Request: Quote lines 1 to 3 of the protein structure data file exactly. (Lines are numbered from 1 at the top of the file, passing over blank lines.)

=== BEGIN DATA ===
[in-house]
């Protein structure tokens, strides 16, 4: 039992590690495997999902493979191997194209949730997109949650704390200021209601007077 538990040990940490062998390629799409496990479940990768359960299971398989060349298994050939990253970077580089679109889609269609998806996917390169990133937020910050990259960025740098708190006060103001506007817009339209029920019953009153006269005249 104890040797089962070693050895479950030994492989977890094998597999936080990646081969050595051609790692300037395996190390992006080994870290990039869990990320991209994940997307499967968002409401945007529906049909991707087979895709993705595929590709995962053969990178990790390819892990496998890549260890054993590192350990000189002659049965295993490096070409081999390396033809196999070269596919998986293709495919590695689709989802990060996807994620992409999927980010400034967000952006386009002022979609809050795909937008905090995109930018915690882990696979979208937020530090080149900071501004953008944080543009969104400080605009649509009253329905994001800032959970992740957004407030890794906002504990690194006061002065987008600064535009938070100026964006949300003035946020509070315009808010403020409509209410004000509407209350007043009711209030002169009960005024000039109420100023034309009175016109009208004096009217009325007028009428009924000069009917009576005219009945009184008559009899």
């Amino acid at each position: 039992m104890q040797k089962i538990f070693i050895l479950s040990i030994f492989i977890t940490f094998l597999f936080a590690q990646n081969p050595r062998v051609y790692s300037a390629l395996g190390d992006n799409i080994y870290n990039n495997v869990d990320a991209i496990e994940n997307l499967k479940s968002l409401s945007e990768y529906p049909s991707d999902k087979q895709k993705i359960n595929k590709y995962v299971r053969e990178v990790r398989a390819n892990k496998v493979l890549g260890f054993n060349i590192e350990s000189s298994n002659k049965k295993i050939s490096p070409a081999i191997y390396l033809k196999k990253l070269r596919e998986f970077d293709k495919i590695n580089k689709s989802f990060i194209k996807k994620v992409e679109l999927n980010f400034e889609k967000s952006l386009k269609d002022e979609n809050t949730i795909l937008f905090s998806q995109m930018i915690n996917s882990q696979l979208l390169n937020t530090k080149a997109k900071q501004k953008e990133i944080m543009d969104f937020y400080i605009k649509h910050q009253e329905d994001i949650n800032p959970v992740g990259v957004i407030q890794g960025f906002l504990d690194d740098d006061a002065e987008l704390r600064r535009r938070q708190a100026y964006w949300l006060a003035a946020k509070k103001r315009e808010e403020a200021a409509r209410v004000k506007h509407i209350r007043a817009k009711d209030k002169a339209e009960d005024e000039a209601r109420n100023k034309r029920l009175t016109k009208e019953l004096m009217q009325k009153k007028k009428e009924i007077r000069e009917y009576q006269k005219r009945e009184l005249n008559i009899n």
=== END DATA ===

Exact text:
[in-house]
């Protein structure tokens, strides 16, 4: 039992590690495997999902493979191997194209949730997109949650704390200021209601007077 538990040990940490062998390629799409496990479940990768359960299971398989060349298994050939990253970077580089679109889609269609998806996917390169990133937020910050990259960025740098708190006060103001506007817009339209029920019953009153006269005249 104890040797089962070693050895479950030994492989977890094998597999936080990646081969050595051609790692300037395996190390992006080994870290990039869990990320991209994940997307499967968002409401945007529906049909991707087979895709993705595929590709995962053969990178990790390819892990496998890549260890054993590192350990000189002659049965295993490096070409081999390396033809196999070269596919998986293709495919590695689709989802990060996807994620992409999927980010400034967000952006386009002022979609809050795909937008905090995109930018915690882990696979979208937020530090080149900071501004953008944080543009969104400080605009649509009253329905994001800032959970992740957004407030890794906002504990690194006061002065987008600064535009938070100026964006949300003035946020509070315009808010403020409509209410004000509407209350007043009711209030002169009960005024000039109420100023034309009175016109009208004096009217009325007028009428009924000069009917009576005219009945009184008559009899």
């Amino acid at each position: 039992m104890q040797k089962i538990f070693i050895l479950s040990i030994f492989i977890t940490f094998l597999f936080a590690q990646n081969p050595r062998v051609y790692s300037a390629l395996g190390d992006n799409i080994y870290n990039n495997v869990d990320a991209i496990e994940n997307l499967k479940s968002l409401s945007e990768y529906p049909s991707d999902k087979q895709k993705i359960n595929k590709y995962v299971r053969e990178v990790r398989a390819n892990k496998v493979l890549g260890f054993n060349i590192e350990s000189s298994n002659k049965k295993i050939s490096p070409a081999i191997y390396l033809k196999k990253l070269r596919e998986f970077d293709k495919i590695n580089k689709s989802f990060i194209k996807k994620v992409e679109l999927n980010f400034e889609k967000s952006l386009k269609d002022e979609n809050t949730i795909l937008f905090s998806q995109m930018i915690n996917s882990q696979l979208l390169n937020t530090k080149a997109k900071q501004k953008e990133i944080m543009d969104f937020y400080i605009k649509h910050q009253e329905d994001i949650n800032p959970v992740g990259v957004i407030q890794g960025f906002l504990d690194d740098d006061a002065e987008l704390r600064r535009r938070q708190a100026y964006w949300l006060a003035a946020k509070k103001r315009e808010e403020a200021a409509r209410v004000k506007h509407i209350r007043a817009k009711d209030k002169a339209e009960d005024e000039a209601r109420n100023k034309r029920l009175t016109k009208e019953l004096m009217q009325k009153k007028k009428e009924i007077r000069e009917y009576q006269k005219r009945e009184l005249n008559i009899n």